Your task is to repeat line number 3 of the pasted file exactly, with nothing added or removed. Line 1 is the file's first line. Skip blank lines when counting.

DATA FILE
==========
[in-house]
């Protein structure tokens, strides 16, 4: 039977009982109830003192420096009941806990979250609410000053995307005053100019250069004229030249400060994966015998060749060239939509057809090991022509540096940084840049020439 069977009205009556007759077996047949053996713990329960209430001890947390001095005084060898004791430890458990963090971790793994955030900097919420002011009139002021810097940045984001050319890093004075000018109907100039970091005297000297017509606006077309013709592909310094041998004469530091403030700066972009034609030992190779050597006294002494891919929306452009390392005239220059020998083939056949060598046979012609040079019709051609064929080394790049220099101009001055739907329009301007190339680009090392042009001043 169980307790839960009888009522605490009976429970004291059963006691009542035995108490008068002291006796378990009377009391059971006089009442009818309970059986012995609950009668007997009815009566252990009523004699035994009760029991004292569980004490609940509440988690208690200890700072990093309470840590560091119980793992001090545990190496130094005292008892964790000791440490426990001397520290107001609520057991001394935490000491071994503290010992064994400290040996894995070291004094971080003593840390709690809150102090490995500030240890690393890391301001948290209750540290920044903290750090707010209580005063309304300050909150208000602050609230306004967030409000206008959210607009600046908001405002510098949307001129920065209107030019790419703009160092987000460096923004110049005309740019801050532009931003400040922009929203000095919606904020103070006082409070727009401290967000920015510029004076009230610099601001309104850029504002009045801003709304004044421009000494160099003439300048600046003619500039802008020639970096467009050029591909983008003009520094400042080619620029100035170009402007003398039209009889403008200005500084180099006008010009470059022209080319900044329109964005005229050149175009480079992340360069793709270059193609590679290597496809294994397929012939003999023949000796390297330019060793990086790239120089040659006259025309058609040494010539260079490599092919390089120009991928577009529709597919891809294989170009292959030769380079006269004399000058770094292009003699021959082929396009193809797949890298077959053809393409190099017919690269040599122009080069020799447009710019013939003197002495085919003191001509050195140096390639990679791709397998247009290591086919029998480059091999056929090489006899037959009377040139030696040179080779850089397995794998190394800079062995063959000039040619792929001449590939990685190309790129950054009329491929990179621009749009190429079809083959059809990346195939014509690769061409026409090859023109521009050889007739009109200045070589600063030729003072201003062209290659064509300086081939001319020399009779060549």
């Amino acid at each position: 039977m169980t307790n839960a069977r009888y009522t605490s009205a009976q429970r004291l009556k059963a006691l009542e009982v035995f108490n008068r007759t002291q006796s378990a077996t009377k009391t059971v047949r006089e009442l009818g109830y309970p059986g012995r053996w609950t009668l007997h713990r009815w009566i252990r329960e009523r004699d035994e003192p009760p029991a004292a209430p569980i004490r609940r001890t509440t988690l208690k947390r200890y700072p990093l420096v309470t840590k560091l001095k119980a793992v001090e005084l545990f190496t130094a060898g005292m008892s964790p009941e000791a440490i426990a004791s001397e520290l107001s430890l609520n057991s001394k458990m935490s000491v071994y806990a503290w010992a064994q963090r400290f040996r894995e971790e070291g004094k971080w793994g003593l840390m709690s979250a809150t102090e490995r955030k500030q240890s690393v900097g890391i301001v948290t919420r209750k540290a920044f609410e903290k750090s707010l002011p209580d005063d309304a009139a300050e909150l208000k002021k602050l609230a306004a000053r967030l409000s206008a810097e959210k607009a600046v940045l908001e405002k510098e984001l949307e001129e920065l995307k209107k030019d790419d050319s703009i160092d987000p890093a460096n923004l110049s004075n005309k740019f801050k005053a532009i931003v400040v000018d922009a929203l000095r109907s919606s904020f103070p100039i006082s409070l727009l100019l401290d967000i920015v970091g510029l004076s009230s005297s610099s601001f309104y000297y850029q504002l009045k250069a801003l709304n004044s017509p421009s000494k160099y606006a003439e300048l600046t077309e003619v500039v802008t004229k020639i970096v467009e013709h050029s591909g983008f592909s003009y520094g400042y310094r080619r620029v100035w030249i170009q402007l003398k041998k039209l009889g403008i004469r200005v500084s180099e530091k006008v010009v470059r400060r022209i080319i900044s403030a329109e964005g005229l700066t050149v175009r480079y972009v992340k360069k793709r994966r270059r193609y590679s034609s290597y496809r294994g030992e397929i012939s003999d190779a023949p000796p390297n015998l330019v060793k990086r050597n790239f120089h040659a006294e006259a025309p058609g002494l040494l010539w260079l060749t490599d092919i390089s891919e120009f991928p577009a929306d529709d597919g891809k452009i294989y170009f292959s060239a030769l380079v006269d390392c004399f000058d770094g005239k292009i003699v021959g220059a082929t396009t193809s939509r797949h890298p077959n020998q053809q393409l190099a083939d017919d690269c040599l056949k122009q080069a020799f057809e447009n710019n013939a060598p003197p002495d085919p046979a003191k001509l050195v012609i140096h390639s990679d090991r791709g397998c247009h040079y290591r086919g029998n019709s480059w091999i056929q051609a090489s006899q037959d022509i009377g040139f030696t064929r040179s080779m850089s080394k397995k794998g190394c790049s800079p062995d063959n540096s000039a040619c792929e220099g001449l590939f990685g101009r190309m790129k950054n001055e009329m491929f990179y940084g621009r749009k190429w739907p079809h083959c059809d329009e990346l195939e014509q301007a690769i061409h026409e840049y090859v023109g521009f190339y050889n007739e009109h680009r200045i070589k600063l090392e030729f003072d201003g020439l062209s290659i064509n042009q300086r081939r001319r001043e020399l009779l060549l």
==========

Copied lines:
């Amino acid at each position: 039977m169980t307790n839960a069977r009888y009522t605490s009205a009976q429970r004291l009556k059963a006691l009542e009982v035995f108490n008068r007759t002291q006796s378990a077996t009377k009391t059971v047949r006089e009442l009818g109830y309970p059986g012995r053996w609950t009668l007997h713990r009815w009566i252990r329960e009523r004699d035994e003192p009760p029991a004292a209430p569980i004490r609940r001890t509440t988690l208690k947390r200890y700072p990093l420096v309470t840590k560091l001095k119980a793992v001090e005084l545990f190496t130094a060898g005292m008892s964790p009941e000791a440490i426990a004791s001397e520290l107001s430890l609520n057991s001394k458990m935490s000491v071994y806990a503290w010992a064994q963090r400290f040996r894995e971790e070291g004094k971080w793994g003593l840390m709690s979250a809150t102090e490995r955030k500030q240890s690393v900097g890391i301001v948290t919420r209750k540290a920044f609410e903290k750090s707010l002011p209580d005063d309304a009139a300050e909150l208000k002021k602050l609230a306004a000053r967030l409000s206008a810097e959210k607009a600046v940045l908001e405002k510098e984001l949307e001129e920065l995307k209107k030019d790419d050319s703009i160092d987000p890093a460096n923004l110049s004075n005309k740019f801050k005053a532009i931003v400040v000018d922009a929203l000095r109907s919606s904020f103070p100039i006082s409070l727009l100019l401290d967000i920015v970091g510029l004076s009230s005297s610099s601001f309104y000297y850029q504002l009045k250069a801003l709304n004044s017509p421009s000494k160099y606006a003439e300048l600046t077309e003619v500039v802008t004229k020639i970096v467009e013709h050029s591909g983008f592909s003009y520094g400042y310094r080619r620029v100035w030249i170009q402007l003398k041998k039209l009889g403008i004469r200005v500084s180099e530091k006008v010009v470059r400060r022209i080319i900044s403030a329109e964005g005229l700066t050149v175009r480079y972009v992340k360069k793709r994966r270059r193609y590679s034609s290597y496809r294994g030992e397929i012939s003999d190779a023949p000796p390297n015998l330019v060793k990086r050597n790239f120089h040659a006294e006259a025309p058609g002494l040494l010539w260079l060749t490599d092919i390089s891919e120009f991928p577009a929306d529709d597919g891809k452009i294989y170009f292959s060239a030769l380079v006269d390392c004399f000058d770094g005239k292009i003699v021959g220059a082929t396009t193809s939509r797949h890298p077959n020998q053809q393409l190099a083939d017919d690269c040599l056949k122009q080069a020799f057809e447009n710019n013939a060598p003197p002495d085919p046979a003191k001509l050195v012609i140096h390639s990679d090991r791709g397998c247009h040079y290591r086919g029998n019709s480059w091999i056929q051609a090489s006899q037959d022509i009377g040139f030696t064929r040179s080779m850089s080394k397995k794998g190394c790049s800079p062995d063959n540096s000039a040619c792929e220099g001449l590939f990685g101009r190309m790129k950054n001055e009329m491929f990179y940084g621009r749009k190429w739907p079809h083959c059809d329009e990346l195939e014509q301007a690769i061409h026409e840049y090859v023109g521009f190339y050889n007739e009109h680009r200045i070589k600063l090392e030729f003072d201003g020439l062209s290659i064509n042009q300086r081939r001319r001043e020399l009779l060549l």